Our next dive is at Calavera (or Skull Cave), also called Temple of Doom. Here, we hike in full gear from our rental car through the jungle, walking past two small holes in the ground to one big one adorned with a rusty ladder. In unison, we jump, fins in hand, into the cenote's gaping maw, free-falling the 12 or so feet to hit the cool water below. The halocline's shallower here than our last dive, and in just 45 feet we transcend the fuzzy, disorienting layer of saltwater--the underground Caribbean--below which all the freshwater is suspended.
The next day we rise with the sun and head to Car Wash, a cenote named for the spot where Tulum taxi drivers used to clean the Yucatecan mud from their coches. This cenote has two distinct atmospheres: summer, when the water at its entrance takes on a dazzling emerald hue, and winter, when it's blue. We hit it in early fall, so it's still a brilliant jade. There's no more awe-inspiring sight in all of the Yucatan than reemerging from its darkened passageways to view the deep green entrance, stalactites dripping from the cave roof like the teeth of a dragon.
By this point, we're clearly hooked, so we're going for more at Dos Ojos, or "two eyes," one of the most well-known and oft-visited of the Riviera Maya's cenotes. After touring the bat cave, we're both chomping at the bit to escape the throbbing heat for the cool relief of the low- to mid-70s water. This is a popular spot with day-trippers from Akumal and Playa, so scads of snorkelers are ogling Steve as he sets up his housed D200 on a tripod in the large chamber between two ambient light sources. This place is huge, so if you're reluctant to try cenote diving because of claustrophobia, you've got no excuse. After a short surface interval, we decide one dive isn't enough and do it again.
We agree we'll miss Tulum's cenotes, but on our last day we decide to sample the area's above-ground wonders. We motor 25 miles to the northwest, past roadside hammock and hubcap peddlers, to the small village of Coba, nestled against a crocodile-infested lake. In Mayan times, Coba was a hub of agriculture with more than 50,000 people; it flourished between 500 and 900 A.D. We pay our $4.50 entrance fee, and hike a mile or two to make the hot climb up the site's tallest pyramid, Nohoch Mul, 42 meters above the jungle. I burst into sweat as if I've been doused with a bucket of water, but my strenuous exertions pay off with incredible views of the Riviera Maya's interior, with little hills in the distance (there are no hills in this region, by the way) that hint at yet-to-be-discovered archaeological gems.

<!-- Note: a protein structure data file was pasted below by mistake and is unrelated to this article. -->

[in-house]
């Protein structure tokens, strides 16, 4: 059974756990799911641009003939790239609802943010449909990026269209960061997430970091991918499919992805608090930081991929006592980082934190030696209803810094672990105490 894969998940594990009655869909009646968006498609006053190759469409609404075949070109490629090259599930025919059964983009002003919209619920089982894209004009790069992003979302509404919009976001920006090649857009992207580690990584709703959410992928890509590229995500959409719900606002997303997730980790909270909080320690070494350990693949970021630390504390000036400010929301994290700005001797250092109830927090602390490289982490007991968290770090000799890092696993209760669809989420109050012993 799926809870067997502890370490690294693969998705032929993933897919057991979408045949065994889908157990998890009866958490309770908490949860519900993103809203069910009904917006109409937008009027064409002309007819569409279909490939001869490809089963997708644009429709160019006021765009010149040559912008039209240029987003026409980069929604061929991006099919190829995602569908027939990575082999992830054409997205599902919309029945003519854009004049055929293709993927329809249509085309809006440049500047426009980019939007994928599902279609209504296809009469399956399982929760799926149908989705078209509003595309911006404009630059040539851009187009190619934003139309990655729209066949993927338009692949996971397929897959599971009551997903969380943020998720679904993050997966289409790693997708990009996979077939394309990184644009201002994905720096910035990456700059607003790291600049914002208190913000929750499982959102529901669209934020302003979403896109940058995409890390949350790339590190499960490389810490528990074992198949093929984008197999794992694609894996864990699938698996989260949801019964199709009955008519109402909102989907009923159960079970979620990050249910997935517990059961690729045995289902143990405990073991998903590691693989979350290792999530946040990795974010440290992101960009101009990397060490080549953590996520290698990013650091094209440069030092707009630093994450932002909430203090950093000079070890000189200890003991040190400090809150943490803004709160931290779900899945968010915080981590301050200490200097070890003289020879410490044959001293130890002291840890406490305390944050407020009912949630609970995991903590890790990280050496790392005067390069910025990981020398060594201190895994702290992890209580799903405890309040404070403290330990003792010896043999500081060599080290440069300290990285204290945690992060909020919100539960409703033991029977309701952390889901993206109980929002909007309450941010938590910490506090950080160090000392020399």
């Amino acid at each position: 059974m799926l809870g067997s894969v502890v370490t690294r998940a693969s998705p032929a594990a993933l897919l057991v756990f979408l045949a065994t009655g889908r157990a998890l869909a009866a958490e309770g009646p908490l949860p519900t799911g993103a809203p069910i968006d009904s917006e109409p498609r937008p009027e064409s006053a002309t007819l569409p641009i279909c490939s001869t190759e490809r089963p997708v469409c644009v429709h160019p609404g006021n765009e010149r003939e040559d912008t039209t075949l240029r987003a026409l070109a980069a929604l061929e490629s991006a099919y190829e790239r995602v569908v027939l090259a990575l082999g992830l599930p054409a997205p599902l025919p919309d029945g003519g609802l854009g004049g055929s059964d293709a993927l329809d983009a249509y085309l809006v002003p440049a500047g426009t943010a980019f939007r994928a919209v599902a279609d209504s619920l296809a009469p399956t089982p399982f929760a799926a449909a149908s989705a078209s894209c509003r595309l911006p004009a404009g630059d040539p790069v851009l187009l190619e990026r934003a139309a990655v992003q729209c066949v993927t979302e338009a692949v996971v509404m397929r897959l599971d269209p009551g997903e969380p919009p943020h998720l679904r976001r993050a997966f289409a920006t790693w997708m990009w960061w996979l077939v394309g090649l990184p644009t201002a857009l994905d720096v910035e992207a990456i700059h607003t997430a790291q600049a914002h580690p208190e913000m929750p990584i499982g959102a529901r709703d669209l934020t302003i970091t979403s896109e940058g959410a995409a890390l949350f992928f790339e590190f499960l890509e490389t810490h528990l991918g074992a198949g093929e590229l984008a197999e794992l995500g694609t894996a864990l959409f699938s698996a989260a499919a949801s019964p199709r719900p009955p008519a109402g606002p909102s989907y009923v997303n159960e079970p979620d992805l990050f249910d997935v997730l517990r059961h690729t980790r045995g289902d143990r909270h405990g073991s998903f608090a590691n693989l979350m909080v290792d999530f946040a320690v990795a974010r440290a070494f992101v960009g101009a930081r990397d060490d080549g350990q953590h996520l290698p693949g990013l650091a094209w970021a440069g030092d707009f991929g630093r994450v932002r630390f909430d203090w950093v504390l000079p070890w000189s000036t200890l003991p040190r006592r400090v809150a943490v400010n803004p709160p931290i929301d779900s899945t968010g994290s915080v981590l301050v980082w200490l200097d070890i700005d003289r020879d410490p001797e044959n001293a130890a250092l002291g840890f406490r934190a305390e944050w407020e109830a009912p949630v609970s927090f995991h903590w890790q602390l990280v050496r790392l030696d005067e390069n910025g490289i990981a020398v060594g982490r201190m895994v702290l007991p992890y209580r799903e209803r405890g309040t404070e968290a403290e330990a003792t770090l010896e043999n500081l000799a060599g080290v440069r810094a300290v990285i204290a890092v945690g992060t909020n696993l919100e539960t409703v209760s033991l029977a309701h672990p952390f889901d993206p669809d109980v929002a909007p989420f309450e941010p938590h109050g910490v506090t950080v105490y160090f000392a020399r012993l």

Continuing our Mayan Mystery Tour, we return to the coast and to the ruins at Tulum, perhaps the greatest seaside town of the ancient civilization. The great structures still standing today were erected between the 1200s and 1400s, and the city was occupied as late as the end of the 1500s. It was not only an important port and center of trade and contact with the outside world but it also played a role in the worship of the Mayan diving god. How appropriate. We reverently sit on the sheer cliffside and soak in the turquoise Caribbean below, replete with throngs of sunbathers on a beach nestled among temples. No wonder it's the third-most visited archaeological site in Mexico after Teotihuacan and Chichen Itza. This is a truly inspiring spot.
We continue north up the Riviera Maya's coastal route 307 to the seaside village of Akumal. Literally translated to "place of the turtles," Akumal is situated on small bays that are a favorite spot for sea turtles, which, from April through October, can be found laying eggs on the beach and swimming in the surf. Their hatching season coincides with hurricane season, June through November, which doesn't help their survival stats. The village was founded in the late '50s by salvage diver Pablo Bush Romero, whose family still owns much of the town, including the restaurant where we ate every meal while in Akumal, Lol-Ha (try the chorizo pizza, it's to die for). What makes Akumal so wonderful is that it gives you a glimpse of what Cancun might have been like three decades ago, before the high-rise hotels eclipsed the sun. And the tourists here are more likely to be American than European, vastly opposite from what we found in Tulum.
We link up with Arturo Orozco and his son Gerardo at Akumal Dive Center, right on the beach in what would loosely be called "downtown" Akumal. We prep our gear and carry it the few paces to our panga waiting in the shallow surf. We motor to Gorgonians with Scottish divemaster Marieke, and we quickly find ourselves on a nice little reef punctuated by fissures--dense with corals, sponges and gorgonians--and we meet the local turtles face to mask. Gorgonians is perhaps the farthest dive site from the shop and still takes only 20 minutes to get to. We head back to grab new tanks and scoot over to the Horseshoe, a five-minute boat ride from the beach. Here, turtles, morays and barracuda populate a vast plain of coral mounds.
Back on shore, the skies turn gray and the heavens open up, unleashing buckets of rain. We call the diving day and retreat to Las Villas Akumal, a half-mile south of town and a 15-minute walk down the beach. The weather clears the next day--if you don't like the weather in the Riviera Maya, wait a minute--and we're dying to get back into the water. Truth be told, we're itching to get back into the cenotes, so we make a beeline for Chac-Mool, the Jaguar system. Chac-Mool has a nice large entrance, which leads to fascinating chambers with interesting formations. Here, you'll find the halocline gets relatively shallow, around 30 feet. Next, we're off to Tajma Ha, a nice little cenote with great stalactites and stalagmites, and the perfect place to scan the bottom for fossils.
Playa Del Carmen